Are There Too Many Ecolabels?

Every day, each and every one of us is faced with an overwhelming number of choices. From when we wake up in the morning until we go to bed, we make hundreds of decisions among the thousands of choices we have. Grocery stores now carry over 30,000 unique products and many big box retailers carry over 100,000. And as a society, we love choices. In fact, the United States was founded on individuals’ autonomy to choose, dating back to the Declaration of Independence.

But having so many choices isn’t always good for us. Thomas Jefferson’s declaration of our inalienable right to liberty has gotten a bit out of control. We spend a large amount of our time making irrelevant and unimportant decisions. Such complex decision making causes stress, anxiety and self-doubt.

When faced with the choice of 300 different types of cookies in the store aisle, whether I choose to buy Chips Ahoy or Oreos will have no impact on my well-being, but yet I still spend three minutes agonizing over each package.

Likewise, we face a similar conundrum with ecolabels. With over 300 ecolabels and many more being added each year, consumers and businesses have to make increasingly complex and convoluted decisions. Manufacturers must weigh many different factors when making their choice of what ecolabels to get for their products, including cost, ROI, and credibility of the label.

Businesses of all types must decide what, if any, ecolabels they trust for purchasing. In the business world, especially at product companies, managing sustainability certifications, standards and labels requires at least a full-time position.

But businesses have an easier decision-making process than consumers. Businesses make a significant financial investment in choosing the “correct” ecolabel(s) and therefore spend time evaluating their myriad of options, weighing the pros and cons, and meeting with the various certification organizations to hear why their program is better than the others.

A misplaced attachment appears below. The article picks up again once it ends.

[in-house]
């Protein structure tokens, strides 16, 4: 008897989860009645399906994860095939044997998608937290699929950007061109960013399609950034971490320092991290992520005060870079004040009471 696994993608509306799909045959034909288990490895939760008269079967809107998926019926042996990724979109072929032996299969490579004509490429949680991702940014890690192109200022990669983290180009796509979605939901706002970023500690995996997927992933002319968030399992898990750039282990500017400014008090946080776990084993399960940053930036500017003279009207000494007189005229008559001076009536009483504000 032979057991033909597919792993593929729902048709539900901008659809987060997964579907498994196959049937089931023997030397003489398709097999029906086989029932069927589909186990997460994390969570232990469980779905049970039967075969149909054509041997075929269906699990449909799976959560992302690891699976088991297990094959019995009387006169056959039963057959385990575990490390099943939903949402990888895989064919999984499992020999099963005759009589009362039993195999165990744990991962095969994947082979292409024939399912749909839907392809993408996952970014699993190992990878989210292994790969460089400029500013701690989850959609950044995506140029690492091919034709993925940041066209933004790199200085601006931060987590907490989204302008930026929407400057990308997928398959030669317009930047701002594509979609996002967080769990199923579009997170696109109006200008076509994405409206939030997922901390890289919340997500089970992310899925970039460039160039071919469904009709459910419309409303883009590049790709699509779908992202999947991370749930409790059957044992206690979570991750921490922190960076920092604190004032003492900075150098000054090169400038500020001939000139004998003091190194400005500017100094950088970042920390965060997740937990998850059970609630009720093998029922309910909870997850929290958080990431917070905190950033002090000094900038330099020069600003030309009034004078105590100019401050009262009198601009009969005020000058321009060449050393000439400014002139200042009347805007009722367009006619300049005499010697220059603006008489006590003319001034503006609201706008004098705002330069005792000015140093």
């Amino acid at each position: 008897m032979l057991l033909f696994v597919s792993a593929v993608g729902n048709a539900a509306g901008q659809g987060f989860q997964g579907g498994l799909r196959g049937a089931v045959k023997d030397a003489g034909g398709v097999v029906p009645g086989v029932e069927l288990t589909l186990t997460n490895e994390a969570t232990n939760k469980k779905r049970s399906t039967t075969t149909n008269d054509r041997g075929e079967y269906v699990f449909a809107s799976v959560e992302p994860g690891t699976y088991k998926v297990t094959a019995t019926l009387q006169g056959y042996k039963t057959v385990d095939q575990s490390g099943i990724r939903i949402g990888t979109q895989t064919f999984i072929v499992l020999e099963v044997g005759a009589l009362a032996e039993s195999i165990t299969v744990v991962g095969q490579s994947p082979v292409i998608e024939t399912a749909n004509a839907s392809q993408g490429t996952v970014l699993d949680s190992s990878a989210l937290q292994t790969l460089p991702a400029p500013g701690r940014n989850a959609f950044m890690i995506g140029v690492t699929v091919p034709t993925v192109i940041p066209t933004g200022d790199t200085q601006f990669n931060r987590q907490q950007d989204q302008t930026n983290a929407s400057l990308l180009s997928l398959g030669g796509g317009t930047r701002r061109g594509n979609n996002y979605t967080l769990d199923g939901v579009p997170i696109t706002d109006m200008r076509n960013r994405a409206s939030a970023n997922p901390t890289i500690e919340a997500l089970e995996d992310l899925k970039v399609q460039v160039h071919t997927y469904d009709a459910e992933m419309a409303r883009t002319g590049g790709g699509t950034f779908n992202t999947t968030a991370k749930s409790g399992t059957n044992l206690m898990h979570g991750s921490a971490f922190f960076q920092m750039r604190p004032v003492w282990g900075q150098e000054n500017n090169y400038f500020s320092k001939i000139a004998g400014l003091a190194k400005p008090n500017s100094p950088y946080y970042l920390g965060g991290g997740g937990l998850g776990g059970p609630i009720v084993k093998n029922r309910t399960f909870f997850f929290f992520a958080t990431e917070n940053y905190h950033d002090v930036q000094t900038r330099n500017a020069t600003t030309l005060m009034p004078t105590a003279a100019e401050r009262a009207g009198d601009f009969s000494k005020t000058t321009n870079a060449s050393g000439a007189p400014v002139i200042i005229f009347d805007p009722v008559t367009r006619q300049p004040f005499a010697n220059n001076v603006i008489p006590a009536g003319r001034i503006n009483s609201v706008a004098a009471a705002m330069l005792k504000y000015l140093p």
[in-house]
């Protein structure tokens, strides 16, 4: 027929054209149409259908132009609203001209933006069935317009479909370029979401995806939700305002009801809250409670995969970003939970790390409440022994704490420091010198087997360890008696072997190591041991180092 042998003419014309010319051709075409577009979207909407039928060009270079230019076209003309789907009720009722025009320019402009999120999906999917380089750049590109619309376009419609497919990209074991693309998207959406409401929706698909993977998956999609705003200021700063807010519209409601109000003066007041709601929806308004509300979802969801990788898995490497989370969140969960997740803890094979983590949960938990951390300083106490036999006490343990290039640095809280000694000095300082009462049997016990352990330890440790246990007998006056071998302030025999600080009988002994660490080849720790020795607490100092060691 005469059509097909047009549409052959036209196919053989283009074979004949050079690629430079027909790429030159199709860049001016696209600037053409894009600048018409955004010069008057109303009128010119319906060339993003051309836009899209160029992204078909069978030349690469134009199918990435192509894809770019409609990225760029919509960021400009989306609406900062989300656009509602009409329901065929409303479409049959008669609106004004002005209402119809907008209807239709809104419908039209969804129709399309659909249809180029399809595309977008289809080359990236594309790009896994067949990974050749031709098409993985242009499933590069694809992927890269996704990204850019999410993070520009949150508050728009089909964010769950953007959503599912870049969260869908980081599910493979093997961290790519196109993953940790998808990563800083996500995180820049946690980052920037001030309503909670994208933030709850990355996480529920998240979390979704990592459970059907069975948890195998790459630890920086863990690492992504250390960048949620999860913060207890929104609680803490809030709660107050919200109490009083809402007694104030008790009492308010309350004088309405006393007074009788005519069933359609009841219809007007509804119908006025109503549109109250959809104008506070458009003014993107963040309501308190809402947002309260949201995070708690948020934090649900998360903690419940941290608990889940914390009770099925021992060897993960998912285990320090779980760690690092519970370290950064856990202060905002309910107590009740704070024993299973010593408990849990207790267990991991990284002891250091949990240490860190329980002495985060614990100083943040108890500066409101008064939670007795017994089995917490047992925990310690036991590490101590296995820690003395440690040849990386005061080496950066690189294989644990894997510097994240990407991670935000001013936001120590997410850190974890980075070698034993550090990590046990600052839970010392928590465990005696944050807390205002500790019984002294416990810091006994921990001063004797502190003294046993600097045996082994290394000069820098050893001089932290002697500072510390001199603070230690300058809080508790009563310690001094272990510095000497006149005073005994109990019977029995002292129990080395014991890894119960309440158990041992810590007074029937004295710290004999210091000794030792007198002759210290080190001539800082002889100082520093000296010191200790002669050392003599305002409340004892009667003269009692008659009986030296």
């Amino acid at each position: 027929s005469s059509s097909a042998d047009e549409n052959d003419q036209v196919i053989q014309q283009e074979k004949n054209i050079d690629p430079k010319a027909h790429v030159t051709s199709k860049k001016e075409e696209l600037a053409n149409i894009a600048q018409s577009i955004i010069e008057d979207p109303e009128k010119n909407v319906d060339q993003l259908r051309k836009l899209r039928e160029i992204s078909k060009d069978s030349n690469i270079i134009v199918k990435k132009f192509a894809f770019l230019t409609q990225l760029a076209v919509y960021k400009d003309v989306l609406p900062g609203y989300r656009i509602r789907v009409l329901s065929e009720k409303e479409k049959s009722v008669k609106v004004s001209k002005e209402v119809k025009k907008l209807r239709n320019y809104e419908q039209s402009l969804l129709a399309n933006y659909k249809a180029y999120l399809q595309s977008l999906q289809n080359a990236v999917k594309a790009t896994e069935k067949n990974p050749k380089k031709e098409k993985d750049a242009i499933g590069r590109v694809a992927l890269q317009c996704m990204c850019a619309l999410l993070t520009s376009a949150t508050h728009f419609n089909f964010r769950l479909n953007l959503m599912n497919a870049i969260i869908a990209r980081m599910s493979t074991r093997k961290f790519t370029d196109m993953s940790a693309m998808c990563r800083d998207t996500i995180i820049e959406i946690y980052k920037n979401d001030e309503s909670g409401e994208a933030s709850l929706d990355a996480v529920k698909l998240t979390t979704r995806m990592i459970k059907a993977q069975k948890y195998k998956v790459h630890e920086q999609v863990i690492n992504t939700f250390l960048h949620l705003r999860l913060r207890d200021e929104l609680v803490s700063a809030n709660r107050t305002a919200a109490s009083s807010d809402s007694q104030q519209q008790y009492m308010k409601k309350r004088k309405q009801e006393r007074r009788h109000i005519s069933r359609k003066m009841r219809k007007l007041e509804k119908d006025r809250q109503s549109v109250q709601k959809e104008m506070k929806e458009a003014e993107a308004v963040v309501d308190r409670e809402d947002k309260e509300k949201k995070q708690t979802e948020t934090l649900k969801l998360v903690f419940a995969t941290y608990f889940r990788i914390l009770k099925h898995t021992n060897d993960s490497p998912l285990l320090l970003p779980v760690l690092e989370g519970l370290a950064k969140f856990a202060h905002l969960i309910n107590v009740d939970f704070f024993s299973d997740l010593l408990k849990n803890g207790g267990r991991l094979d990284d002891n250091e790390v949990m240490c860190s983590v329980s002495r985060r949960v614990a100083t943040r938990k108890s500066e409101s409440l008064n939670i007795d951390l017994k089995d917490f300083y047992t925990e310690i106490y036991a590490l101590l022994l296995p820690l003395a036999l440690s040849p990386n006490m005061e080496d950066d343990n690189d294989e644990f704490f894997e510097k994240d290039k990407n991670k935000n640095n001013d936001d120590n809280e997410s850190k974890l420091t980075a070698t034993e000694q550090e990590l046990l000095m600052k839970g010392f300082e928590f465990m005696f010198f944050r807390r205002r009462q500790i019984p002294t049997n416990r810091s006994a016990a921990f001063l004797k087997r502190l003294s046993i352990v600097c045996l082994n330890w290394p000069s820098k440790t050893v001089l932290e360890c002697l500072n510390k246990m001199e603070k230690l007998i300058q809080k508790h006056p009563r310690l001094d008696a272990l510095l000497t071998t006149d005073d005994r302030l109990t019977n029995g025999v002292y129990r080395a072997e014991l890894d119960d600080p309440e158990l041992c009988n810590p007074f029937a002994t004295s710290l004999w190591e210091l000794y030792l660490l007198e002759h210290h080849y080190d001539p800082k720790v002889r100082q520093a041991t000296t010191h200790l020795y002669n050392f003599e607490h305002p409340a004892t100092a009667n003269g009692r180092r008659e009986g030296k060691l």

Consumers only have the luxury of a few seconds to make their choice while in a store aisle. Although mobile technology now makes it easier to access information anywhere, an ordinary consumer in the store aisle isn’t going to spend thirty minutes evaluating cleaning products with three different certification labels to learn which one is best.

A small percentage of consumers are willing to dig into the details and do their research to decide which one is better for them, but most consumers that are willing to make a purchasing decision based on sustainability just want one recommendation on what they should buy. That is why Energy Star has been so successful in the consumer market; one authoritative body provides a simple way to make a choice.

By no means am I advocating for the elimination of all ecolabels and development a system with one choice. That would be even more disastrous. A competitive market is necessary in order to keep raising the bar on all ecolabels in the market. Having various programs compete on transparency, rigor, credibility, service and price, ensure all stakeholders receive maximum value from the market.

What we need is an oligopoly with larger barriers to entry. A handful of credible certification programs, labels and rating systems to dominate the market. This will minimize consumer confusion while working to ensure labels and ratings are held to high standards. Despite the hundreds of ecolabels that exist, this scenario isn’t actually too far from where we are now.